50 years after her death, the income of Marilyn Monroe's
estate is under threat now that a New York court has decided
that her image belongs to everyone (see case report below).
The estate - the third biggest money maker for dead celebrities
behind Elvis and Michael Jackson - has been stripped of its
ability to charge for the use of Marilyn's image.
The ruling of the Court of Appeal in New York is based on
an unusual set of circumstances, but illustrates the problems
facing celebrities and their estates in protecting and
commercialising their image effectively, something also experienced
by the Humphrey Bogart estate. Read how Burberry has fallen foul of Bogart's
estate (free registration needed).
Guernsey's forthcoming Image Rights legislation deals
with all the aspects of such protection for both living
and dead personalities and will give celebrities the unique
ability to effectively protect and manage their personality and
related image rights for the first time.
Collas Crill is at the forefront of Image Rights services in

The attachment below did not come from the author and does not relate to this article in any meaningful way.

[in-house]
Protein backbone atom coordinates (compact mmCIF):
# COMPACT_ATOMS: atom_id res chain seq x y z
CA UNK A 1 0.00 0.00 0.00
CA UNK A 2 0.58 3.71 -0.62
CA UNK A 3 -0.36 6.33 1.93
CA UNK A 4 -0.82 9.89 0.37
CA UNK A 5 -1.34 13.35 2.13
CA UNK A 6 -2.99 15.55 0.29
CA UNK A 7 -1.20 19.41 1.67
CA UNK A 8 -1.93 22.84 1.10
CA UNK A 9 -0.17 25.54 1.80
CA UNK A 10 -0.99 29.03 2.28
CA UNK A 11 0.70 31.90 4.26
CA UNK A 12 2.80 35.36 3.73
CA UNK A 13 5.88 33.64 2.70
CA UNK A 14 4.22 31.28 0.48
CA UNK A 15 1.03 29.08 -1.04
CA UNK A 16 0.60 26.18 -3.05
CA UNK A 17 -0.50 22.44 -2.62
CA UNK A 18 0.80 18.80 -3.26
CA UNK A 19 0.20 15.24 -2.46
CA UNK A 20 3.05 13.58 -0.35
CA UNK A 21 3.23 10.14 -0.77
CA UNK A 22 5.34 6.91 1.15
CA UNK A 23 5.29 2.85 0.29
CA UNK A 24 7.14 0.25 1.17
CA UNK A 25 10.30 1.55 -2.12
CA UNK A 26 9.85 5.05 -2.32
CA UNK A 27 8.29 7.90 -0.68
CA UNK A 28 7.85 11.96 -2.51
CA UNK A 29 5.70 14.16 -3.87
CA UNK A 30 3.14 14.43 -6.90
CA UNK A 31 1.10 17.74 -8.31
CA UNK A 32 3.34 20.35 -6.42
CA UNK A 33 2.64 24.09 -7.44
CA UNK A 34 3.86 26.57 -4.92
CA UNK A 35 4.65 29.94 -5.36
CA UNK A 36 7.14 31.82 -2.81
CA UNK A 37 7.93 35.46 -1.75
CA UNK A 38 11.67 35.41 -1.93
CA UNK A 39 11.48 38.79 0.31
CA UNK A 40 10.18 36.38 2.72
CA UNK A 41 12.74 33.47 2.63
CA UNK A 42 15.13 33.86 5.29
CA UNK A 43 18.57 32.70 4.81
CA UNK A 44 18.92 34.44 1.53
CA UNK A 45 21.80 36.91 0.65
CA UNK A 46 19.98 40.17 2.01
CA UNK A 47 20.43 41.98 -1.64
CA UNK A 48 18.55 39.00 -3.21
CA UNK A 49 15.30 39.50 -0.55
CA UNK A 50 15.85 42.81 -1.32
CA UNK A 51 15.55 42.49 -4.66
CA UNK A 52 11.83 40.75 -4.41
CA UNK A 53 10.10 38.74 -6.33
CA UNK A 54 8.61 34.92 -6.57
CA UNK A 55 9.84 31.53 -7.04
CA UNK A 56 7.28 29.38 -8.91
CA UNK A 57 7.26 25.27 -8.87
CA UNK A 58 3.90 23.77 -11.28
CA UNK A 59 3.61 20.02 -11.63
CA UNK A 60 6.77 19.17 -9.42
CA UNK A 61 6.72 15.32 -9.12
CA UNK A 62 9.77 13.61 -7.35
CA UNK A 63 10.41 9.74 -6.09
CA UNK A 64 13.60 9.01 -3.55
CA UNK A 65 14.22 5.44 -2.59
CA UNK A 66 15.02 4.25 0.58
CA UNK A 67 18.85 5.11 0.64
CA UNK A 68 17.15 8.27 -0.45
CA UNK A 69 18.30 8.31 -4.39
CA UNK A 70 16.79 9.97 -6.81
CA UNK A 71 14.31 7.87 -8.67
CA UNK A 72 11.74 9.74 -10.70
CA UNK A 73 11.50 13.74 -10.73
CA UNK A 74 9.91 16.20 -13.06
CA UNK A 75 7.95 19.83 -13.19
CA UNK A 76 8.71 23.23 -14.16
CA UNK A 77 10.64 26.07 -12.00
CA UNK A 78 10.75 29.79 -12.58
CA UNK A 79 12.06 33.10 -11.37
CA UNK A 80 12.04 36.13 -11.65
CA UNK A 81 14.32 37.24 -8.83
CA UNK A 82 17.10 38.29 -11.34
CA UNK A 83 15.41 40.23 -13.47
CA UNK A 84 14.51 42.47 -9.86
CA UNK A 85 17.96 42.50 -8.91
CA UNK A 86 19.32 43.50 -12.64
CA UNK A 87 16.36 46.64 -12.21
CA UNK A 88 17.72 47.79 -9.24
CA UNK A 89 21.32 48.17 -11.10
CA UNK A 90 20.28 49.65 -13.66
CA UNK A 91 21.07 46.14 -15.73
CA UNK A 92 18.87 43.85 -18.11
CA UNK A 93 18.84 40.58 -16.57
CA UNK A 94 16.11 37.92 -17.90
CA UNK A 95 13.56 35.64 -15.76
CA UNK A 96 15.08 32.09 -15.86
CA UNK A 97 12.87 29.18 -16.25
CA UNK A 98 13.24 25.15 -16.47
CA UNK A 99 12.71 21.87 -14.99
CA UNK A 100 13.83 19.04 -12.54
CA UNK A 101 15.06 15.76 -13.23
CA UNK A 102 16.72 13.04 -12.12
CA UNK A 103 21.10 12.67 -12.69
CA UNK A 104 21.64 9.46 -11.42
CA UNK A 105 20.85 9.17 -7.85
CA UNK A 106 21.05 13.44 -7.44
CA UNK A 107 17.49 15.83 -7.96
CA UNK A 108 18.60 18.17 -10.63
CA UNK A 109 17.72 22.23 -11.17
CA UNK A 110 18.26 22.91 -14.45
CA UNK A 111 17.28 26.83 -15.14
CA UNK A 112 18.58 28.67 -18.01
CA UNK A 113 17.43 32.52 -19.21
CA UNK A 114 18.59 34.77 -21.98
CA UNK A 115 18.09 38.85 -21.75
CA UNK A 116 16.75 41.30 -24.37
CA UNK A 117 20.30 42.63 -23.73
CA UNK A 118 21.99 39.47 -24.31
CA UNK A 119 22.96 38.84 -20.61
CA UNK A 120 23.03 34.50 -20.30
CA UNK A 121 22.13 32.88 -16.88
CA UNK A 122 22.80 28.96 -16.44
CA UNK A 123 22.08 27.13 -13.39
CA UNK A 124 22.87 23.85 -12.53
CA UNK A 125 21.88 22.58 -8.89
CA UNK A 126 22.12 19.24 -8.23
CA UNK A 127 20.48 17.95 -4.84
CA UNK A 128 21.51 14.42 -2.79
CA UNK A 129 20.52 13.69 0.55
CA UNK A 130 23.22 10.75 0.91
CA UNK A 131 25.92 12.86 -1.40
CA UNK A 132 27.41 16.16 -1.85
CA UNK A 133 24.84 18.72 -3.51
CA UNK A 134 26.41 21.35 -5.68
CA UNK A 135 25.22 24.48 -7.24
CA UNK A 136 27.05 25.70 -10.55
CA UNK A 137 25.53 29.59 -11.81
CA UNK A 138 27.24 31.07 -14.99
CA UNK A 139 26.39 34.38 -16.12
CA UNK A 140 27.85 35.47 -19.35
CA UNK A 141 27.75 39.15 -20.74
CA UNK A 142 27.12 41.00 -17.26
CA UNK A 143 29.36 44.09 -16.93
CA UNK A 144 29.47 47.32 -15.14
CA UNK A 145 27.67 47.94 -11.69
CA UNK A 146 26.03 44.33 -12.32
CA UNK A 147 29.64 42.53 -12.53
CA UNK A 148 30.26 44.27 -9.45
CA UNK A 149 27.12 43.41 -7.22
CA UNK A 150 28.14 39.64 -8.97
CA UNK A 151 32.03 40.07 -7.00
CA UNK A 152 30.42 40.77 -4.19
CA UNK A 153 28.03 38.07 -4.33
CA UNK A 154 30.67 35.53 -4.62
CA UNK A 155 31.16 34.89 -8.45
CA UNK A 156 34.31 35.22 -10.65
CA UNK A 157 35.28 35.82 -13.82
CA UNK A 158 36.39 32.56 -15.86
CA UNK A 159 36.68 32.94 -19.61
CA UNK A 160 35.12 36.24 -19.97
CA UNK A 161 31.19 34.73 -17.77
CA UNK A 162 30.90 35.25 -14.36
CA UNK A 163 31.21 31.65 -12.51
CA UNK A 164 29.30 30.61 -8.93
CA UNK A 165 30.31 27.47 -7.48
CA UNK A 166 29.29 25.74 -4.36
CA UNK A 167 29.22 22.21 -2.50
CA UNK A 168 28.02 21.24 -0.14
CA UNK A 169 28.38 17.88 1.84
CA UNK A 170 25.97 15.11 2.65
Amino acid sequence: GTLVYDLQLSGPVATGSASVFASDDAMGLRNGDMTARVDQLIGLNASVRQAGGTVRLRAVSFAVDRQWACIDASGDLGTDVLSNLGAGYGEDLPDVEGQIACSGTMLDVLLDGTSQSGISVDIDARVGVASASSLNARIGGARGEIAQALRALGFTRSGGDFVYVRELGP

Guernsey. Contact us to find out more about the new law, which
comes into effect in December and creates a world first in a
registrable image right.
Marilyn Monroe estate income endangered
Marilyn Monroe is Forbes' third highest money-maker in
its Top Earning Dead Celebrities rankings.
In summary, on her death Marilyn's official domicile was
listed as New York, rather than California, for tax reasons.
However, a New York court last week ruled in favour of those
who believe her estate has been wrongly extracting a fee each time
Monroe's image is used.
As the Court pointed out, Marilyn herself predicted such a
dispute, saying "I knew I belonged to the public and to
the world, not because I was talented or even beautiful but because
I had never belonged to anything or anyone else".
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On 8 September 2016 (C-160/15), the CJEU ruled that the posting of a hyperlink to copyright-protected works located on another website does not constitute copyright infringement when the link poster does not seek financial gain.
The chapter on the UK summarises the IP court and litigation system in the UK, recent developments in relation to IP law and practice, the forms and availability of IP protection and trends and outlook in the IP sphere.
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